Levels of Achievement
 Criteria   Novice   Competent   Proficient
Demonstrates level six (course)competencies as indicated on the syllabus 10 Points
Exhibits minimal understanding of new structures; frequent use of native language
20 Points
Demonstrates ability to use new structures correctly some of the time; infrequent use of native language
30 Points
Demonstrates ability to use new structures and vocabulary most of the time; always uses English in class
Participates in class: acts responsibly, values self and is respectful of others’ rights, needs, and opinions 10 Points
Participates when called on, but is usually unprepared,   frequently absent or late to class
15 Points
Participates when called on successfully some of the time
20 Points
Participates actively and successfully most of the time
Works productively and efficiently: completes daily work using  resources successfully, makes up work due to absences in a timely manner 10 Points
Takes tests but rarely completes other assignments; has trouble meeting due dates
15 Points
Takes all tests and completes most of the assigned work within given time frame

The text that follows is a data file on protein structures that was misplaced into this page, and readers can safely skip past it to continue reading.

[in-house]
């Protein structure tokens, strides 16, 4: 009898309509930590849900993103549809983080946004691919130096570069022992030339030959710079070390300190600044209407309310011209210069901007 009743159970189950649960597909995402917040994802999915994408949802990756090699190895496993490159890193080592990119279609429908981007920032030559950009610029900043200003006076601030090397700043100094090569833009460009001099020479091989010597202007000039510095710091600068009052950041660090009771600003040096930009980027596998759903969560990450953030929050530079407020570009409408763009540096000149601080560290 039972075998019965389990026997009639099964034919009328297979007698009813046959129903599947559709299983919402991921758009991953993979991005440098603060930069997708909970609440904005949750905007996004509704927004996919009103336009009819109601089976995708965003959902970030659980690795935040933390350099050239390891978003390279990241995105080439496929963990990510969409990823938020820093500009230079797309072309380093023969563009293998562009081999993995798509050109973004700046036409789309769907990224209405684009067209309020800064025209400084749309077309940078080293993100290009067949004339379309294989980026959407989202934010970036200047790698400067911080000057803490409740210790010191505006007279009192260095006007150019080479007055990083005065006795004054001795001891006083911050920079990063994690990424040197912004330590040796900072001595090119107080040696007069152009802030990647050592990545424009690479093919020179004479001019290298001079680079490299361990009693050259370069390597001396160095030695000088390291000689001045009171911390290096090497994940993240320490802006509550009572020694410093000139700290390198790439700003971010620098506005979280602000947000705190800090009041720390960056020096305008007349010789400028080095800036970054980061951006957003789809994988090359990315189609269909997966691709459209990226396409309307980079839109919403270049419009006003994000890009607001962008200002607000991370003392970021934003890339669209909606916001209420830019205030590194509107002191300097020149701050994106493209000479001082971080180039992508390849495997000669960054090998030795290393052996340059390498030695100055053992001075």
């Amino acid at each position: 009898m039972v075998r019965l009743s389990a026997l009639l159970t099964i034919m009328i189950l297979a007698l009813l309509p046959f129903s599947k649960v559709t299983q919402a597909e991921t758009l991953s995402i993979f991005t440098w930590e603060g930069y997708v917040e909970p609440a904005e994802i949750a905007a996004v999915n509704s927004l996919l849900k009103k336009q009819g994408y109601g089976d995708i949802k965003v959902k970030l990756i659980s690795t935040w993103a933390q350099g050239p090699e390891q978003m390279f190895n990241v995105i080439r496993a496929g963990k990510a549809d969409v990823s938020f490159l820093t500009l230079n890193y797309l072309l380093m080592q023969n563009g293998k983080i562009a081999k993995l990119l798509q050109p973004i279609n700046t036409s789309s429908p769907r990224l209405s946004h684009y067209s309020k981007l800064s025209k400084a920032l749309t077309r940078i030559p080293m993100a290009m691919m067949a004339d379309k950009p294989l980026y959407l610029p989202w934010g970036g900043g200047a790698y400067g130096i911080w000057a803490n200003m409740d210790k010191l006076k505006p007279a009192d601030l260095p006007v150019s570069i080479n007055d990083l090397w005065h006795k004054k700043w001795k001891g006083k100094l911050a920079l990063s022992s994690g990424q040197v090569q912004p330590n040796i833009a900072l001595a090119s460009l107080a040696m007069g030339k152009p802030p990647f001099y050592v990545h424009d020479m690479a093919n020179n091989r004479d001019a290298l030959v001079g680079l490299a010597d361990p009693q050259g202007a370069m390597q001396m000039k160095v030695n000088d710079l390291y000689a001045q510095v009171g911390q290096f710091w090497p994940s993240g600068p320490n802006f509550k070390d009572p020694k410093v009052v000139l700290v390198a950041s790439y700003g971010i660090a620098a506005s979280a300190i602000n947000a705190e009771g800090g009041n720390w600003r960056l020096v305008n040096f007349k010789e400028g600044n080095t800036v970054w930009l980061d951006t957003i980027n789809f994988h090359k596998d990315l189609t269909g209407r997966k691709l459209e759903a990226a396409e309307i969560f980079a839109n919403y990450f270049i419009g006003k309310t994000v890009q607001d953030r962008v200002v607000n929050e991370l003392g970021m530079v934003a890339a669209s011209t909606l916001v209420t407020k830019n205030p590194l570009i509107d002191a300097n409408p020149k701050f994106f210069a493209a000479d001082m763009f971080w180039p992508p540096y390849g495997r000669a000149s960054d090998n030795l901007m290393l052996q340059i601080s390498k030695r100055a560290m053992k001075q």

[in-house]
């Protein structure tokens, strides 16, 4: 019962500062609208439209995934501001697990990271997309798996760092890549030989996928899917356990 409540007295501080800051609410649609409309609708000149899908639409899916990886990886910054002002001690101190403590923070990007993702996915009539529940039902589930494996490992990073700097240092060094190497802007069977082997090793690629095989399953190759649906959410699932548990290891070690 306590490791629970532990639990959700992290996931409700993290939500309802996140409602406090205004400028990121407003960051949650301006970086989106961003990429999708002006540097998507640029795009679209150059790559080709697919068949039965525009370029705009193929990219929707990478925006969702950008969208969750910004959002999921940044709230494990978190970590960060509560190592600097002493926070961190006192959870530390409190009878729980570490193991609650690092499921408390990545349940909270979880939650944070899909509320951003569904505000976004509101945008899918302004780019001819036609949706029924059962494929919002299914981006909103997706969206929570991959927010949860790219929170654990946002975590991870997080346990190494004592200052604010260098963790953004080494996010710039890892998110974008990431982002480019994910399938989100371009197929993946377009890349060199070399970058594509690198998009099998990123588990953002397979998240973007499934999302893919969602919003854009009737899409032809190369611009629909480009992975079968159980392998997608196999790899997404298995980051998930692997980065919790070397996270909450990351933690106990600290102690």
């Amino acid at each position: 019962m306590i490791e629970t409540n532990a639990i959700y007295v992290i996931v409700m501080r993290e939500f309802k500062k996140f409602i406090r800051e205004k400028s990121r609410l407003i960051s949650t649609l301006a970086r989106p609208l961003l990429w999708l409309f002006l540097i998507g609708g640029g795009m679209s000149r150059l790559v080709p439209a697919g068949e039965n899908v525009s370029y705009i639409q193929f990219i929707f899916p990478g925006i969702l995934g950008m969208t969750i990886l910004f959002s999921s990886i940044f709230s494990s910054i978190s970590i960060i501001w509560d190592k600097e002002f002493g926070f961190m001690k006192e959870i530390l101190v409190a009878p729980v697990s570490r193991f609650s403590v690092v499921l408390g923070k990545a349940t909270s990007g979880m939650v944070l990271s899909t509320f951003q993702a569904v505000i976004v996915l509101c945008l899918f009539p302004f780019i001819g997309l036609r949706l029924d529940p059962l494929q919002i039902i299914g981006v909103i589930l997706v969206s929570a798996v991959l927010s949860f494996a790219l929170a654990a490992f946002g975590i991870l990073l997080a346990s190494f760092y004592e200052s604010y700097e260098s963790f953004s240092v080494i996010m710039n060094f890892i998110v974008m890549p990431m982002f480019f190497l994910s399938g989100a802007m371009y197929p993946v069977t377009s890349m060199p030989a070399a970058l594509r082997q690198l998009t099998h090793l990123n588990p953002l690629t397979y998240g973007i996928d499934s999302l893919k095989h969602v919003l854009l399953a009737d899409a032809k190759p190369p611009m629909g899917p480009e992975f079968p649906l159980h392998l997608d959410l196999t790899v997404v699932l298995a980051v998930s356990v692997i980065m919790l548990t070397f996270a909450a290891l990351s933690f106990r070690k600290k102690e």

20 Points
Takes all tests and completes assignments by due dates
Works cooperatively: completes tasks, solves problems, resolves conflicts, provides information, and offers support 5 Points
Contributes minimally, accepts others’ solutions,
not dependable
7 Points
Completes most tasks, strives to participate and contribute, dependable
10 Points
Completes tasks, facilitates discussion, synthesizes information, valuable
Uses Technology: Uses technology taught including Blackboard to access course  materials, complete assignments, and take tests. 5 Points
Needs assistance with all technology including Bb
7 Points
Uses Bb but needs continual assistance with other technologies
10 Points
Uses Bb and new technologies independently